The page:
The Cantal is one of the emptiest parts of France. When you hear what sounds like cow bells, it is not ringing in your ears or even a Mahler symphony; it most probably is the bells of the Cantal cows.
One of the few towns in this rural idyll, Mauriac stands on the zero meridian, and its church of Notre Dame des Miracles is a fine largely Romanesque building (1), made into a minor basilica by Pope Benedict XV in 1921, with a notable Romanesque sculpted west portal of the Ascension of Christ. (2)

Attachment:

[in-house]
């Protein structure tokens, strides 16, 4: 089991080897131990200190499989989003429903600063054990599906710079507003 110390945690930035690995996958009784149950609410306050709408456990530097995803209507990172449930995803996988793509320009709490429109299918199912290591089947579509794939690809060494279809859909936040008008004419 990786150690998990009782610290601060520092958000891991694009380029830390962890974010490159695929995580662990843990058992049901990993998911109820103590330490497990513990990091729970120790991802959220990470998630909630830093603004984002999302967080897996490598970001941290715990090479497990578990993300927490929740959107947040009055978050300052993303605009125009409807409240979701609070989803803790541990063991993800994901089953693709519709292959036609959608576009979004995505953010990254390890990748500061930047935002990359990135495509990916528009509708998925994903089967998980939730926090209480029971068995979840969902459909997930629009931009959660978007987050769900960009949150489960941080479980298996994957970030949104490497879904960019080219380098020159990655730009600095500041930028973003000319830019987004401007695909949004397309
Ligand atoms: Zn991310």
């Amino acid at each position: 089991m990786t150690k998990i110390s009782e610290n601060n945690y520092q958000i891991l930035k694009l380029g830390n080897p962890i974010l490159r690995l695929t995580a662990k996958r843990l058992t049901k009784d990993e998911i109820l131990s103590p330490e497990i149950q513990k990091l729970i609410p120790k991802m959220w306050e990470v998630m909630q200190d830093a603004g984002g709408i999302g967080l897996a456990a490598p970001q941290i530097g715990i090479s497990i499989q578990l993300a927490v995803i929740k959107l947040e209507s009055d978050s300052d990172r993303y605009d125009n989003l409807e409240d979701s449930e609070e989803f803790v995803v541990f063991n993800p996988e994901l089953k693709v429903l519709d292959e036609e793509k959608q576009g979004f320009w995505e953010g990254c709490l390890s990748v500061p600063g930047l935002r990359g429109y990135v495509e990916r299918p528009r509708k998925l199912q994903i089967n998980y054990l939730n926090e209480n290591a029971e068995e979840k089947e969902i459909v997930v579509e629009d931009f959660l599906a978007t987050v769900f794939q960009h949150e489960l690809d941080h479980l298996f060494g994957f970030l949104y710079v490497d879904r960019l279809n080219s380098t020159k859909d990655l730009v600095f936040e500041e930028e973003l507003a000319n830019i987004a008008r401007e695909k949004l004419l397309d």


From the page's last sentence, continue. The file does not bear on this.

Inside you first see a splendid generously proportioned Romanesque font, its coloured and sculpted bowl decorated with figures including Christ in Majesty, the Agnus Dei, S Michael and the Dragon and the Evangelistic symbols (3) whilst above the high altar is the mediaeval statue of ND des Miracles (said to have stopped droughts and a cholera outbreak). (4)
Mauriac was the birthplace of Cardinal Jules-Géraud Saliège, Archbishop of Toulouse, who courageously stood up to the Nazis in his great pastoral letter of August 1942, famously denouncing the deportation of Jews. On the outside wall of the N transept, a crucifix commemorates the Abbé Filiol, executed on 14 May 1793, perhaps Saliège’s inspiration. (5)